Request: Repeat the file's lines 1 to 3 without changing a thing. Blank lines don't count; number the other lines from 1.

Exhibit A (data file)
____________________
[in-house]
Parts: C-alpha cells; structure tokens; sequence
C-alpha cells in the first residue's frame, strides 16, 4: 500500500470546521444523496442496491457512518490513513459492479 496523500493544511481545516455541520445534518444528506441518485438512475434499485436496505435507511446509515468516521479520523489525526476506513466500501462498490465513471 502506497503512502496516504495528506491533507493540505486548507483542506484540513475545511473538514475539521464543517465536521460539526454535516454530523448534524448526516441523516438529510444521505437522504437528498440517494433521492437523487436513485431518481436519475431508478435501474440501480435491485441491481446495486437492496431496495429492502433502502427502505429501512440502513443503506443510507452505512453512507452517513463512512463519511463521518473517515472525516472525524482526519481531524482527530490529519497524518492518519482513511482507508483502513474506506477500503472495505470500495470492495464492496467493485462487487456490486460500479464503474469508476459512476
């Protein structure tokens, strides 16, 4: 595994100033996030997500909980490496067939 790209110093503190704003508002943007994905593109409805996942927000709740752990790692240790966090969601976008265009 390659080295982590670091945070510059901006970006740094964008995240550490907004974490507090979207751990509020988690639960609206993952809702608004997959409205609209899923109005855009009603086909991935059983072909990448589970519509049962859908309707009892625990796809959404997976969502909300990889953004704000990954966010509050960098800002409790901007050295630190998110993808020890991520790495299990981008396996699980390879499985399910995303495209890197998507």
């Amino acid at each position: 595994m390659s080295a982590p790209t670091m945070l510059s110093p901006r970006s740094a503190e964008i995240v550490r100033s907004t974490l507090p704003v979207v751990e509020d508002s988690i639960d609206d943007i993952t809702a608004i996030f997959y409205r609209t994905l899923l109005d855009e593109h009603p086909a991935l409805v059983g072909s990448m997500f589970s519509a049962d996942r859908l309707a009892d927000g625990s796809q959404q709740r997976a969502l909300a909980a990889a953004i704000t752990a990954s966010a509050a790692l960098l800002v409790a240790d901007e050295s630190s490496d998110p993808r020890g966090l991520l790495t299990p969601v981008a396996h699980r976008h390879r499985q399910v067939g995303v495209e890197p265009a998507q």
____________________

[in-house]
Parts: C-alpha cells; structure tokens; sequence
C-alpha cells in the first residue's frame, strides 16, 4: 500500500470546521444523496442496491457512518490513513459492479 496523500493544511481545516455541520445534518444528506441518485438512475434499485436496505435507511446509515468516521479520523489525526476506513466500501462498490465513471 502506497503512502496516504495528506491533507493540505486548507483542506484540513475545511473538514475539521464543517465536521460539526454535516454530523448534524448526516441523516438529510444521505437522504437528498440517494433521492437523487436513485431518481436519475431508478435501474440501480435491485441491481446495486437492496431496495429492502433502502427502505429501512440502513443503506443510507452505512453512507452517513463512512463519511463521518473517515472525516472525524482526519481531524482527530490529519497524518492518519482513511482507508483502513474506506477500503472495505470500495470492495464492496467493485462487487456490486460500479464503474469508476459512476